THE WALL STREET JOURNAL EUROPE
In a commentary today, former Estonian Prime Minister Mart Laar says, "Many long-held dreams were finally realized" on 1 May, as eight Central and Eastern European countries, along with the Mediterranean islands of Malta and Cyprus, "[returned] home after a long and eventful journey, reuniting the continent after 50 years of division."
Laar says the effects of EU enlargement "will go deeper than most people are predicting, changing Europe beyond recognition. [The] current structure will be unmanageable with 25 member states and will have to undergo a radical overhaul."
Laar says reforming the Common Agricultural Policy (CAP), tax reform, and deregulation of the labor market in longtime EU members will become increasingly necessary. "Nearly all the new member states [have] introduced far-reaching and necessary economic reforms," Laar says. And if "old Europe" is to compete with the new, "it will have to lower taxes and rethink the social-welfare systems that high taxation supports." He says introducing a flat-rate income tax like that of the Baltic states, Russia, and Ukraine may be the wave of the future.
And yet EU economic reforms are often "rejected by European leaders for domestic political reasons." Laar says enlargement should act as a catalyst for reform. "Europe's economic malaise must be confronted if it is to compete with its global rivals," he says. European expansion "should provide the impetus to work out this agenda and regain the momentum for [reform,]...injecting all Europe with a new dynamism and momentum."
THE BOSTON GLOBE
World Press Freedom Day "might sound like a media celebration, but it is really a long moment of silence," the paper says. Today is the day journalism "counts its dead and reflects on the violence that would suffocate liberty and the healthy flow of information around the globe."
The paper says in 2003, "53 reporters, editors, photographers and broadcasters died doing their jobs," including 20 who died covering the war in Iraq. So far this year, 17 more have been killed.
The Committee to Protect Journalists (CPJ) has named Iraq the most dangerous country to cover. "There is no safe zone" in that country, the "Globe" says. "The battlefront is on every street and country road, and reporters -- like soldiers -- are in constant peril from rioting crowds, insurgents, snipers, land mines, suicide bombers, kidnappers and friendly fire from U.S. troops."
In Brazil, radio commentator Nicanor Linhares Batista was shot "for angering local politicians"; freelance journalist Zahra Kazemi was beaten to death in an Iranian prison; and reporter Gyanendra Khadka, working for a Nepalese news agency, was kidnapped and murdered.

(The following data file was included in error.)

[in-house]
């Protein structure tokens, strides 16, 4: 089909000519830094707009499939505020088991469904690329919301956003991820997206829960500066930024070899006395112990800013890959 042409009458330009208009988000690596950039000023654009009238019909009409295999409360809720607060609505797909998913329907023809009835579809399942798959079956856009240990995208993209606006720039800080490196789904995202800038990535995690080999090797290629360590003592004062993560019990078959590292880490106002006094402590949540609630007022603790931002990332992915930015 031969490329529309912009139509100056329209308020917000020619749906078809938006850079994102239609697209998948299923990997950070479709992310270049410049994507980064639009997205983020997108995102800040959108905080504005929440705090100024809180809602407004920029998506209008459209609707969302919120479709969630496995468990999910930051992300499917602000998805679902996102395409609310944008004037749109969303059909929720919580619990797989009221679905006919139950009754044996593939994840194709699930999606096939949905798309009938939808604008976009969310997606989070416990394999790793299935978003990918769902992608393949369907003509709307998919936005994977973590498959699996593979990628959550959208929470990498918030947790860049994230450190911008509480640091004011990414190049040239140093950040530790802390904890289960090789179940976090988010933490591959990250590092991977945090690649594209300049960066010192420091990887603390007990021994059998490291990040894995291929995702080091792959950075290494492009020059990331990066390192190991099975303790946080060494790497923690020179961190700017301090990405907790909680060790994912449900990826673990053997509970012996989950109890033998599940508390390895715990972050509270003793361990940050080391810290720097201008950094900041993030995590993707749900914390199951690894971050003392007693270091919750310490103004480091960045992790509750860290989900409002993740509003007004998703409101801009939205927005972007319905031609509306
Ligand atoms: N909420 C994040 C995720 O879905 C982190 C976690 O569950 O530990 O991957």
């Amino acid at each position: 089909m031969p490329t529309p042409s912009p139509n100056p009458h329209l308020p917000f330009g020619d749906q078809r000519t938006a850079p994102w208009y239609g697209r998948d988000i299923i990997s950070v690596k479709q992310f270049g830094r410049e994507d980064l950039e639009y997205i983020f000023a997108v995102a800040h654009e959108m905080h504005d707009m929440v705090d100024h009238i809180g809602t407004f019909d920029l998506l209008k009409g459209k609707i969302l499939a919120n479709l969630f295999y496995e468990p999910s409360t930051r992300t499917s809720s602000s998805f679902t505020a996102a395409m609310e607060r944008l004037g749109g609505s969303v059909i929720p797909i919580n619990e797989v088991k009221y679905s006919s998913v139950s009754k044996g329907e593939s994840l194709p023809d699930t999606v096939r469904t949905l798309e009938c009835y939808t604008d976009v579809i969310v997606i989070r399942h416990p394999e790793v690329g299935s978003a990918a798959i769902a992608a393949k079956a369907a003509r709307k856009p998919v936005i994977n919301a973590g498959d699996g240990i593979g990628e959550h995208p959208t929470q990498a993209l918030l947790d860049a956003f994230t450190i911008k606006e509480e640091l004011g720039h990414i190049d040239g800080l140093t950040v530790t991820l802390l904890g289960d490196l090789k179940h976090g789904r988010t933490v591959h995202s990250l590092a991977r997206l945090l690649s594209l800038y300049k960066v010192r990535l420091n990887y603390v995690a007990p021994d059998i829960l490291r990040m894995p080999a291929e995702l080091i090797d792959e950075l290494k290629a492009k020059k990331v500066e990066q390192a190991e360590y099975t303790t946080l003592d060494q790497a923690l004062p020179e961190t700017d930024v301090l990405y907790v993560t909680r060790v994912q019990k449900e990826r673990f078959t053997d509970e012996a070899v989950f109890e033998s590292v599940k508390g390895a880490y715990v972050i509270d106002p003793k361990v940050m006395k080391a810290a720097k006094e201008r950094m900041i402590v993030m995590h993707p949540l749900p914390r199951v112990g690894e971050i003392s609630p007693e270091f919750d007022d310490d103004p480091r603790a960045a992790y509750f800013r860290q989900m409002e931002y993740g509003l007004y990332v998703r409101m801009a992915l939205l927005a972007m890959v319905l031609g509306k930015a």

"The list continues through deaths in the Philippines, Russia, Somalia, Guatemala, India, Israel, Ivory Coast, Cambodia and Colombia. And this year the list will grow as foreign correspondents, doing what is often mistakenly considered glamorous work, put their lives on the line for a glimpse of the truth."
The London-based "Times" says the British public's "revulsion" at the publication of degrading images of British soldiers "apparently humiliating an Iraq captive" was summed up by General Sir Mike Jackson, the head of the British Army. "If proven," Jackson said, the soldiers responsible "are not fit to wear the Queen's uniform. They have besmirched the good name of the army and its honor."
"No matter what those prisoners may have done to be locked up, these actions by a few soldiers sent to liberate a nation from the atrocities of a dictator were so inhumane and so damaging to U.S. interests in the Middle East that the Pentagon should not be left alone to punish those involved"
But much of the damage has already been done, says the paper. The publication of such photos "is a catastrophe for the morale of the thousands of British troops in Iraq. They will undo much goodwill generated by the efforts of units in southern Iraq to reach out to the Shi'a population, help the rebuilding of the region's infrastructure and display the fairness and impartiality that should be the aim of an army with long experience of peacekeeping elsewhere."
"The Times" says all wars provide "examples of indiscipline, sadism and abuse. The depravity lies in the culture of those in command who tolerate such behavior. This is particularly the case in Iraq, where the war was justified largely on the conflict of ideals and to enforce universal notions of human rights. In sinking to these levels, while far from the lethal degradation of Saddam [Hussein]'s torturers, a very serious battle has been lost."
CHRISTIAN SCIENCE MONITOR
An editorial in the secular "Monitor" today calls for an independent civilian investigation into allegations of the abuse of prisoners by U.S. soldiers in Iraq.